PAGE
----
Catherine, I think you’re right to keep an eye on BTS. What will those seven artists bring next and how will the world react? I also think about a potential new Missy Elliott album that she’s been teasing. Jack White, too, Tina—that’s a great call. And maybe even a personal favorite, Fishbone. Can’t wait for these. I wonder how his sound will continue to evolve.
I’m also curious if the livestream will come back into our lives. Beginning with more COVID variants and people cancelling shows out of “an abundance of caution,” will we find ourselves diving into more pre-recorded sets from the likes of Billy Strings or even giant bands like Pearl Jam and others? I enjoyed livestreams—but I’m a hermit!
And we haven’t even talked about the elephant in the room: NFTs.
But let’s keep this conversation going. Tina, is there a tour in 2022 you’d want to hit if you could wave your magic wand?
Tina Eves: The Cure. The last time I saw them was in 2018 when I flew to London for their 40th anniversary show in Hyde Park. Of course, Robert Smith and co. walked on stage just as the sun (a rarity in those parts) was setting. It was a magical evening. Luckily, I don’t have to wave a wand to see them again. The band just revealed their European tour dates, starting fall of 2022, with some North American shows (hopefully) following soon.
I’m also ready to see The Afghan Whigs and Placebo, who both have new music on the way in ’22. By spring, I hope to set my post-punk heart alight at the Cruel World Fest, May 14 and 15, in Los Angeles.
If the current state of COVID is under some control, and all tours/shows move ahead as planned (and rescheduled), I would also love to see the following in 2022, which are in no particular rank:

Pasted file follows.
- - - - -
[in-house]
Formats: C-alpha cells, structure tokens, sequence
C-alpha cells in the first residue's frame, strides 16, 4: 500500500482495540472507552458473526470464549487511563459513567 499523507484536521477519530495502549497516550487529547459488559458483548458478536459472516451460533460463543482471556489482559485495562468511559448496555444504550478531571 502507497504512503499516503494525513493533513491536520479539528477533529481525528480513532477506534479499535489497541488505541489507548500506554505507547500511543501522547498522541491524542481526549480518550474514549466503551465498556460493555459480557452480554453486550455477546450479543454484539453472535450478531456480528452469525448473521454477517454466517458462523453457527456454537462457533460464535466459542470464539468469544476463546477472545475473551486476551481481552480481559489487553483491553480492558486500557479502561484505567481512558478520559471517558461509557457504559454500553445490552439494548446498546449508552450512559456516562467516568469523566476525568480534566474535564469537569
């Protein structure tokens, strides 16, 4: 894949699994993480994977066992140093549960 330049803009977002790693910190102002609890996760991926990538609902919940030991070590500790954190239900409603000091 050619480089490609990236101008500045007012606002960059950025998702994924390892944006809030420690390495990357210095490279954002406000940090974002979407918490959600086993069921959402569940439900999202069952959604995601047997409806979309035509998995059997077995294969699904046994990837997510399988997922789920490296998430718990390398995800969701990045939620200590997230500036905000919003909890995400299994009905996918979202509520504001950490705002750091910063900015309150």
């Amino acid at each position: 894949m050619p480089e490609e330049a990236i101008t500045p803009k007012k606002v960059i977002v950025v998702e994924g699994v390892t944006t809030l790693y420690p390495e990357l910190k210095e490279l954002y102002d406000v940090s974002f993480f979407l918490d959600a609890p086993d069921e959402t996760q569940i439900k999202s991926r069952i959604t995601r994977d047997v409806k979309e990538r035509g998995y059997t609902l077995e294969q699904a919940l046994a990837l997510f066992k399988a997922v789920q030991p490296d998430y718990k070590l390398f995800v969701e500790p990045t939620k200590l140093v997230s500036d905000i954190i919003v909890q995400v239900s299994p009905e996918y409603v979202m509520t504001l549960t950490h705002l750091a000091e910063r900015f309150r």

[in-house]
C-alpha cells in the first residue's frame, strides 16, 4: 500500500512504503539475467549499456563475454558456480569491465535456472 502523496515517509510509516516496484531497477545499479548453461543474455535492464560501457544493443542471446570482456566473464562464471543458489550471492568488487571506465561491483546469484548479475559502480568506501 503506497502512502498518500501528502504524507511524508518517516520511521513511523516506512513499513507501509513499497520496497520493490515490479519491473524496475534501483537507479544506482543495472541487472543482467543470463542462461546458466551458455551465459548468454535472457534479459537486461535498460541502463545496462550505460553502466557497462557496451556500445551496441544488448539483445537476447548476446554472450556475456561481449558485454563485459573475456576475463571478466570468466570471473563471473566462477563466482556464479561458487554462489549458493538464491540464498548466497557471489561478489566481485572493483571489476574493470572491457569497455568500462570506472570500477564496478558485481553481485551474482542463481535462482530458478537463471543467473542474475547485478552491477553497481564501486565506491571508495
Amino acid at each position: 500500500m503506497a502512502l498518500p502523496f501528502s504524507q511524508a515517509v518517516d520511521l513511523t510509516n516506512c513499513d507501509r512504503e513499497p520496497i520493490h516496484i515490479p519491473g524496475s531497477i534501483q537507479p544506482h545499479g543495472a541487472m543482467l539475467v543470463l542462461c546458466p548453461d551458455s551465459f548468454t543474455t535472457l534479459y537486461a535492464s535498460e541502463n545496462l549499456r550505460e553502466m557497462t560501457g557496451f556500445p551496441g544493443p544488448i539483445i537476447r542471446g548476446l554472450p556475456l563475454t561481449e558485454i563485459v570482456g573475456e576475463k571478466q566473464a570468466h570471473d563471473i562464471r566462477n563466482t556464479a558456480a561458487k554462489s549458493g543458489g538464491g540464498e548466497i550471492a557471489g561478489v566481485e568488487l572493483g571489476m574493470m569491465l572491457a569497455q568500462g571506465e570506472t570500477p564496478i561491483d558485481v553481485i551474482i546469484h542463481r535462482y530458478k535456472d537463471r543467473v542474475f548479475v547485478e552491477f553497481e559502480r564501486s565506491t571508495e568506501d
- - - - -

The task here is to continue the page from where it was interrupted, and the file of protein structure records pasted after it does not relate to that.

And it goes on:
Robert Plant and Alison Krauss
Johnny Marr with The Killers
Tears for Fears
Well, I can easily keep going here, but you get the idea…
Here’s to more live music (and fewer postponements and cancellations) in 2022.
You both like The Lumineers, and it looks like they already have some tour dates starting in Feb. 2022. Are there some shows, or a tour in particular, that you’re excited about in 2022?
Catherine: I do have my eye on a few tours for this year, including Elton John and Adele—great picks, Tina! Especially after watching Adele’s One Night Only performance and TV special, I’m more certain that she is one of the best entertainers in the industry today.
I would also like to see Kacey Musgraves, Coldplay, and the Foo Fighters in concert. Additionally, The Weeknd recently rescheduled his tour dates, so I’d love to see where he tours this year once that is announced. Looks like we’re going to be pretty busy this year. Maybe we should all meet up at The Lumineers concert and compare tour notes.
Jake, what are we forgetting to discuss when it comes to the music industry in 2022?
Jake: I think we hit a great amount. Well done, all!
I’m also interested to see how the Grammys play out. Got my fingers crossed for Valerie June, Allison Russell, and a number of other folks. Oh, and COVID needs to go bother Jupiter or Mars or something. Get out of the earth. Other than that, I’m grateful for what we got to hear in 2021 and rather excited for offerings in 2022.
Let’s all check back in a few months and do this again! Until then!
Photo: David James Swanson/Big Hassle